Rebuild ’em

Stumbled across this group the other day http://www.twintowersalliance.com/

This was my first thought after watching the towers fall. We need to rebuild them, taller and stronger than they were before. Nothing will show our resolve more clearly, than to reconstruct what was taken from us on that day, as best we can.

No other construction or memorial on the ‘ground zero’ site will ever equal the statement that restoring the twin towers will make.

Minding the Details

Back when I worked in a big architectural office, I was generally relied upon to generate details for whatever section of the project was my responsibility. Inevitably, when I would bring some suggested details to the Project Manager’s attention for discussion, someone would repeat the old axiom “The Devil is in the Details”. In the course of my 20+ years in the architectural field I have heard it quite a few times. Most of my co-workers hated detailing. It’s slow work when done right; and if the detail doesn’t work, you can guess who gets the blame.

While I’ve heard “The Devil is in the Details” thousands of times, I’ve always had a different view of the problem. The prestigious parts of a project’s design (exterior and interior appearance) are generally either fought over by the team leadership, or handed to some design guru to give his special ‘flourish’ to. The rest of the tasks are handed out the team, usually with some grumbling about who ends up with what, and most of them look forward to the day when they can paint with broad strokes and not have to worry about ‘the details’. No one wants them, except people like me. Design is design, and the joy of creation is in the details as much as it is in generating a building exterior that has ‘street appeal’.

It’s a lot like writing, in a way. There is something I need to say, how to say it? There’s something this widget needs to do, how do I make it work? Sit there and puzzle over it, lay out designs and discard them one after another. Consult some references, lay out more designs, and sit and puzzle some more. Finally in the end it all comes together in a flash of inspiration, and Viola! The joy of creation, doing work that the average clock-puncher looks down on as beneath them.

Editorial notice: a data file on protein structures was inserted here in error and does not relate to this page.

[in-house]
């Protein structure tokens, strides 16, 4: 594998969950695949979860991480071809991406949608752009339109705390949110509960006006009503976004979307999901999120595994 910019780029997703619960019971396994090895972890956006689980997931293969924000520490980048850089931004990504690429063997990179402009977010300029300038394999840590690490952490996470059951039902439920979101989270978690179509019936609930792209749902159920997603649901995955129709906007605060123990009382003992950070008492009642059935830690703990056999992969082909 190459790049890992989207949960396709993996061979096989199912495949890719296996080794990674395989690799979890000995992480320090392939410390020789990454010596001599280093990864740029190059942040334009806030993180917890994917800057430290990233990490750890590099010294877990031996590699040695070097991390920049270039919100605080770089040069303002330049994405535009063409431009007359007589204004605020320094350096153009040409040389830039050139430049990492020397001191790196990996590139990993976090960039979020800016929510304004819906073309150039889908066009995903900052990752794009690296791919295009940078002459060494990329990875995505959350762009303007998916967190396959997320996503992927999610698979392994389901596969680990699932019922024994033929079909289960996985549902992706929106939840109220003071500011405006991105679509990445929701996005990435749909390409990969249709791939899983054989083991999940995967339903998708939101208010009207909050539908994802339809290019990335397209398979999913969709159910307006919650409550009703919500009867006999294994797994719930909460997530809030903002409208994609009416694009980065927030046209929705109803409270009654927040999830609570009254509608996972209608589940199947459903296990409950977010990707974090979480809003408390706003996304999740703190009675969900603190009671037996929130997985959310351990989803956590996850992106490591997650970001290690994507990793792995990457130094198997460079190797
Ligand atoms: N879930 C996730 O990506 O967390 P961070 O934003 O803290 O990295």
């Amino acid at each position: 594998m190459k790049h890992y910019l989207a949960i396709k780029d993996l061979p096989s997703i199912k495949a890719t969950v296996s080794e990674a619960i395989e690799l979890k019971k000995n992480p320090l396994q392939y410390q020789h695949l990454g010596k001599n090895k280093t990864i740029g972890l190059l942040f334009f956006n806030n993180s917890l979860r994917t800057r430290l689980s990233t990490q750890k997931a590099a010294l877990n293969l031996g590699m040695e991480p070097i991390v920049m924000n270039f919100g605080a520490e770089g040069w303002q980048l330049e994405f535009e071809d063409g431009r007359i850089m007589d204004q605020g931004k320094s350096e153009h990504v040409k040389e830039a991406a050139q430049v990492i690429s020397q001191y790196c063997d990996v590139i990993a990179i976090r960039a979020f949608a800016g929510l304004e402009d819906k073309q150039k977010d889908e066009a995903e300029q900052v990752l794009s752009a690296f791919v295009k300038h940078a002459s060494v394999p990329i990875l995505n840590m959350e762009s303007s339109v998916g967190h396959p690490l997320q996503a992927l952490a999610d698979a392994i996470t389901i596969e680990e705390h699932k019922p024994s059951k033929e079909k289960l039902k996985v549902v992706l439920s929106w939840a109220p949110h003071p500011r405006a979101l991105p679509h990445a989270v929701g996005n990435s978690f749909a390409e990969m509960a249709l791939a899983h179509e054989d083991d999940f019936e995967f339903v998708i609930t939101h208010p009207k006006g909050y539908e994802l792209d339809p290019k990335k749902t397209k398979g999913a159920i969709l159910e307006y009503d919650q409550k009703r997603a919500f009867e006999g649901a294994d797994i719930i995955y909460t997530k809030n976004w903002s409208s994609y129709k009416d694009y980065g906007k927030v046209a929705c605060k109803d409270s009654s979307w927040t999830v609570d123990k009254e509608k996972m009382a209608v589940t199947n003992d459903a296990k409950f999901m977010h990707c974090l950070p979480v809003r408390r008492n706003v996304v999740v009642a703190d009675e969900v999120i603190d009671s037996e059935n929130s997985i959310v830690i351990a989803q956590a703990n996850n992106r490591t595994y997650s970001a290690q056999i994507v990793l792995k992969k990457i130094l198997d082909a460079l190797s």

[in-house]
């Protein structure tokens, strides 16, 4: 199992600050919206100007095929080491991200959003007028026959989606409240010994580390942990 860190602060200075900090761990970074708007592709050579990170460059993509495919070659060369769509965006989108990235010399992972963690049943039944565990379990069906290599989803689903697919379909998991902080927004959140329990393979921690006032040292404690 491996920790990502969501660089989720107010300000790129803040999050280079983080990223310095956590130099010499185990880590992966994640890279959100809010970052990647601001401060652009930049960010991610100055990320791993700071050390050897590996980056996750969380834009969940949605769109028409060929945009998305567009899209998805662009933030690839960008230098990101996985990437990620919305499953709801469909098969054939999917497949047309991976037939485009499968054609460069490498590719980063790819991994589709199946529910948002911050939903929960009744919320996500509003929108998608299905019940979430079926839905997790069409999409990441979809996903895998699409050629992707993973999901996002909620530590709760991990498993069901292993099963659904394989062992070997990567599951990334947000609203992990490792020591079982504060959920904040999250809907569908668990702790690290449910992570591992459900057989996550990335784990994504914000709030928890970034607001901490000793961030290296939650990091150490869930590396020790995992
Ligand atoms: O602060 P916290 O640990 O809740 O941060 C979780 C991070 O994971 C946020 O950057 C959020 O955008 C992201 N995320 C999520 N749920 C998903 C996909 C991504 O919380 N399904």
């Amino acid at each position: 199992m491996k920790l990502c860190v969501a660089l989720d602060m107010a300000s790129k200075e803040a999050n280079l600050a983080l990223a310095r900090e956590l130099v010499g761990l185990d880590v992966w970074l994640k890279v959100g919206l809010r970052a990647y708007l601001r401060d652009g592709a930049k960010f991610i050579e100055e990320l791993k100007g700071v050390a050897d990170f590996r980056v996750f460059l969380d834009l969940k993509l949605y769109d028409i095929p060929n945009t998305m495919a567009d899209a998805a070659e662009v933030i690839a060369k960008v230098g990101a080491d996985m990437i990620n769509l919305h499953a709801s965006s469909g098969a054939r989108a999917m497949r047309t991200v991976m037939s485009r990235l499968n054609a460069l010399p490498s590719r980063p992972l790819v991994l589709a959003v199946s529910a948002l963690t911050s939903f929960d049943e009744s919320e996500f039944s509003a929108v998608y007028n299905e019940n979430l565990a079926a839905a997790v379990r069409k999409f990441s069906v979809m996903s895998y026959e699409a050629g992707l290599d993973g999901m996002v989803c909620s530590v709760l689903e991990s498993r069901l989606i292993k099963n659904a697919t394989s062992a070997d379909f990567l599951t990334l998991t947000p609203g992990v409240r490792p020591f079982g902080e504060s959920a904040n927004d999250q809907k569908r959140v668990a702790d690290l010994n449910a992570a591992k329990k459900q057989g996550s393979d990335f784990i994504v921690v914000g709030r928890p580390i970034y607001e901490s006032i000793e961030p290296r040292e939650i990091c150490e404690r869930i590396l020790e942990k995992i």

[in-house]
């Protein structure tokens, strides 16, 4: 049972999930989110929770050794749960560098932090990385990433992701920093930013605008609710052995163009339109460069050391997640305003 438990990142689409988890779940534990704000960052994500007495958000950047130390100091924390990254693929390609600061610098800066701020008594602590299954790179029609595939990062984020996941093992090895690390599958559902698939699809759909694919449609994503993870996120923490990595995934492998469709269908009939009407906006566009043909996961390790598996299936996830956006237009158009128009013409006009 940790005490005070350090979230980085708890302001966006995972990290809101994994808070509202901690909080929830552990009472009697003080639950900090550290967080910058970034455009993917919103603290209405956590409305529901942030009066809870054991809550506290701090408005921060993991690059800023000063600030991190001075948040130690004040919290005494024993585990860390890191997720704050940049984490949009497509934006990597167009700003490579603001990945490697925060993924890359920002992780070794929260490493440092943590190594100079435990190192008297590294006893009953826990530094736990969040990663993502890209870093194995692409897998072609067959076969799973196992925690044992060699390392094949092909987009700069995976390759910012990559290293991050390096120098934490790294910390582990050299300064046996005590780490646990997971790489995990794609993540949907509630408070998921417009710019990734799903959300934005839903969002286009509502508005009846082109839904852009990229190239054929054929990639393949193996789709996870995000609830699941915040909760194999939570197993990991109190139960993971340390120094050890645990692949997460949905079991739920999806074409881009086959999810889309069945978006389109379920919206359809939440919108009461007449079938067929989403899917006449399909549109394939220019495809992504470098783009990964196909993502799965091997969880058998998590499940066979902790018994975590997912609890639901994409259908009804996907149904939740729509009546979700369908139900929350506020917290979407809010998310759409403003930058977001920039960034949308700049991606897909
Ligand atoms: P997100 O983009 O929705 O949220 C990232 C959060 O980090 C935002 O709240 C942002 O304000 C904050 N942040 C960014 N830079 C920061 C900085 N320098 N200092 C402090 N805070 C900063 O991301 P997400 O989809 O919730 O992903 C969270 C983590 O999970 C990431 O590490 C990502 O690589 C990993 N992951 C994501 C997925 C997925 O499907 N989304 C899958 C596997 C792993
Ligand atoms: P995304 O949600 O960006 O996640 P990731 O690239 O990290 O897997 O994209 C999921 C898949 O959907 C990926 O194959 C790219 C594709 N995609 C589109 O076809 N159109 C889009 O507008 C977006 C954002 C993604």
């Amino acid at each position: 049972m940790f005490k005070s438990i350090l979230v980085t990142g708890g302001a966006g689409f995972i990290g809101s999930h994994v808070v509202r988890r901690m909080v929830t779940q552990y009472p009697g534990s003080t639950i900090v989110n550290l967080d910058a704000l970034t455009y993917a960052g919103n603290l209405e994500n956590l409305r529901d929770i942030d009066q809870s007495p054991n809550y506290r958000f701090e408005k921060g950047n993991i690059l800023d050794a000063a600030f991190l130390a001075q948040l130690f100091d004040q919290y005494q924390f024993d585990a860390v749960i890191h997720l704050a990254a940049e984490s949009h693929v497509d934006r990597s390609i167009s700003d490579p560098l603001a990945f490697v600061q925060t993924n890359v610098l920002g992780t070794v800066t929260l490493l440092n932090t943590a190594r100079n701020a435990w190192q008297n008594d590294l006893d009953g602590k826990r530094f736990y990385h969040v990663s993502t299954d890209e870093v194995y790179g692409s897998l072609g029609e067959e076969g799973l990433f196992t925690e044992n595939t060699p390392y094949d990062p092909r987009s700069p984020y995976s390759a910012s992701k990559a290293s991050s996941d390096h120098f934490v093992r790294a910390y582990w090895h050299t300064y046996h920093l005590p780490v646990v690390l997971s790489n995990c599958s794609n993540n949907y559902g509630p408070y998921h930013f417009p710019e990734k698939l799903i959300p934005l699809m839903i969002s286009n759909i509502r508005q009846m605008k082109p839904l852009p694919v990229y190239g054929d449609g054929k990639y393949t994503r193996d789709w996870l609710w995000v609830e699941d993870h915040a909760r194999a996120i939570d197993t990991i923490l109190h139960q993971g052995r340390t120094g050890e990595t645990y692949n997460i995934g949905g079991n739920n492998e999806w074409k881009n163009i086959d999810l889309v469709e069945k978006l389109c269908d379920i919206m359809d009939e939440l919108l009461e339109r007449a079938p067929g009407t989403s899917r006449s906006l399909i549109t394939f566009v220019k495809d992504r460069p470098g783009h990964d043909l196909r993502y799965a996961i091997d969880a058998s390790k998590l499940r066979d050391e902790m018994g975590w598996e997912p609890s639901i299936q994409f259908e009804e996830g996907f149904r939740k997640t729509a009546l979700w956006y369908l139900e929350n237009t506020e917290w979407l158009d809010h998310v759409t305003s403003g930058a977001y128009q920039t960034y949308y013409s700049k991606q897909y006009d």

The old axiom does carry a grain of truth. If you don’t mind the details, if you don’t sort them all out for yourself, then you leave that part of creation to chance. Murphy is a hard task master, and gremlins don’t have a bad rep because they fix things when you aren’t looking. Chances are, if you leave the details to chance, you won’t be pleased with the outcome.

“Mcmansions” or just a sign of the changing times…

Only in Austin would they spit on revitalizing downtown residential districts, and call the resultant housing ‘McMansions’. Everywhere else this epithet is used (and rightly, in my opinion) it is applied to the overly large, over priced, housing that springs up in the suburbs. As an architect with a family to feed, I can share the blame for a good portion of that type of housing. Most of the families who moved into houses that I helped get built were quite thankful to have them. To each his own, I live in the central city because I like the convenience of being near downtown.

Based on the complaints of disgruntled neighbors, the Austin city council took action last week and suspended all pending permits for construction in established neighborhoods, subject to review and possible further restriction by ordinance. (how is this not Ex Post Facto, is what I’d like to know, but let’s not get off on a tangent here) Anyone who thinks this isn’t about the same ‘no-growth’ issues that Austin has always been preoccupied with needs to take a crash course in the history of Austin politics.